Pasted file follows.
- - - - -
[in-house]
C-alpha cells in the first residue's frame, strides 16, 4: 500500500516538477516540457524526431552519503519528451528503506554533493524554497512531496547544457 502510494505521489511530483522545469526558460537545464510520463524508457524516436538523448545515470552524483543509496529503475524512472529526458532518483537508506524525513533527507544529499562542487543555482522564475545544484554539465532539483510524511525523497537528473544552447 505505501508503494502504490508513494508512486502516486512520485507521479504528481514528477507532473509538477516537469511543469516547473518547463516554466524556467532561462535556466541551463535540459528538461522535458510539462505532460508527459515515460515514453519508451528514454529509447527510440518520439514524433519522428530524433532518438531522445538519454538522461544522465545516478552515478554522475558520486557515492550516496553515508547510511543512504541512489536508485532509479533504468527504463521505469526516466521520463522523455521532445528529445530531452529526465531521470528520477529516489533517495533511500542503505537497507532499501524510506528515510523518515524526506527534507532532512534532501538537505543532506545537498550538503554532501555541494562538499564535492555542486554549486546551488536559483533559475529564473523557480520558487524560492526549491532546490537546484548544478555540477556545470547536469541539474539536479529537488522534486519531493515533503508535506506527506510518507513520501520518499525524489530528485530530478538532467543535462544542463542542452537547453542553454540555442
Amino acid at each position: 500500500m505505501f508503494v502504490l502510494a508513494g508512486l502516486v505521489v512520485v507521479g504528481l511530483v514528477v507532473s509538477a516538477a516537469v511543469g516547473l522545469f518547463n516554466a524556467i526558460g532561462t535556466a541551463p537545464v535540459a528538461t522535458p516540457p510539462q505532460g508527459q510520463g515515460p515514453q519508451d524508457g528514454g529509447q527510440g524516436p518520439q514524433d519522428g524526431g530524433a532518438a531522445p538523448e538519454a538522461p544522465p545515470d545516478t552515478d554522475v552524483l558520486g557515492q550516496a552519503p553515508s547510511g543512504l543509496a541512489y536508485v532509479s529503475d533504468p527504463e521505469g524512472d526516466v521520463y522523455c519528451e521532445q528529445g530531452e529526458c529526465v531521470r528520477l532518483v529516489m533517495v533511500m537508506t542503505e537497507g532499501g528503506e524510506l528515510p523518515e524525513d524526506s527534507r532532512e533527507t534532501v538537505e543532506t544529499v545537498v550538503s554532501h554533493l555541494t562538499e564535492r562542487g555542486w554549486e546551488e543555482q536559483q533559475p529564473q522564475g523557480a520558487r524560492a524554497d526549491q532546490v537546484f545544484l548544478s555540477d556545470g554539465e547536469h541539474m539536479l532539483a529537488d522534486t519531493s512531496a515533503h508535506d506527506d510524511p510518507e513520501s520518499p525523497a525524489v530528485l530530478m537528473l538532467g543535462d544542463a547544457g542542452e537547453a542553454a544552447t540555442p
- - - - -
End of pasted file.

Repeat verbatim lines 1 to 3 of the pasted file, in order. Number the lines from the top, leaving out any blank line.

[in-house]
C-alpha cells in the first residue's frame, strides 16, 4: 500500500516538477516540457524526431552519503519528451528503506554533493524554497512531496547544457 502510494505521489511530483522545469526558460537545464510520463524508457524516436538523448545515470552524483543509496529503475524512472529526458532518483537508506524525513533527507544529499562542487543555482522564475545544484554539465532539483510524511525523497537528473544552447 505505501508503494502504490508513494508512486502516486512520485507521479504528481514528477507532473509538477516537469511543469516547473518547463516554466524556467532561462535556466541551463535540459528538461522535458510539462505532460508527459515515460515514453519508451528514454529509447527510440518520439514524433519522428530524433532518438531522445538519454538522461544522465545516478552515478554522475558520486557515492550516496553515508547510511543512504541512489536508485532509479533504468527504463521505469526516466521520463522523455521532445528529445530531452529526465531521470528520477529516489533517495533511500542503505537497507532499501524510506528515510523518515524526506527534507532532512534532501538537505543532506545537498550538503554532501555541494562538499564535492555542486554549486546551488536559483533559475529564473523557480520558487524560492526549491532546490537546484548544478555540477556545470547536469541539474539536479529537488522534486519531493515533503508535506506527506510518507513520501520518499525524489530528485530530478538532467543535462544542463542542452537547453542553454540555442
Amino acid at each position: 500500500m505505501f508503494v502504490l502510494a508513494g508512486l502516486v505521489v512520485v507521479g504528481l511530483v514528477v507532473s509538477a516538477a516537469v511543469g516547473l522545469f518547463n516554466a524556467i526558460g532561462t535556466a541551463p537545464v535540459a528538461t522535458p516540457p510539462q505532460g508527459q510520463g515515460p515514453q519508451d524508457g528514454g529509447q527510440g524516436p518520439q514524433d519522428g524526431g530524433a532518438a531522445p538523448e538519454a538522461p544522465p545515470d545516478t552515478d554522475v552524483l558520486g557515492q550516496a552519503p553515508s547510511g543512504l543509496a541512489y536508485v532509479s529503475d533504468p527504463e521505469g524512472d526516466v521520463y522523455c519528451e521532445q528529445g530531452e529526458c529526465v531521470r528520477l532518483v529516489m533517495v533511500m537508506t542503505e537497507g532499501g528503506e524510506l528515510p523518515e524525513d524526506s527534507r532532512e533527507t534532501v538537505e543532506t544529499v545537498v550538503s554532501h554533493l555541494t562538499e564535492r562542487g555542486w554549486e546551488e543555482q536559483q533559475p529564473q522564475g523557480a520558487r524560492a524554497d526549491q532546490v537546484f545544484l548544478s555540477d556545470g554539465e547536469h541539474m539536479l532539483a529537488d522534486t519531493s512531496a515533503h508535506d506527506d510524511p510518507e513520501s520518499p525523497a525524489v530528485l530530478m537528473l538532467g543535462d544542463a547544457g542542452e537547453a542553454a544552447t540555442p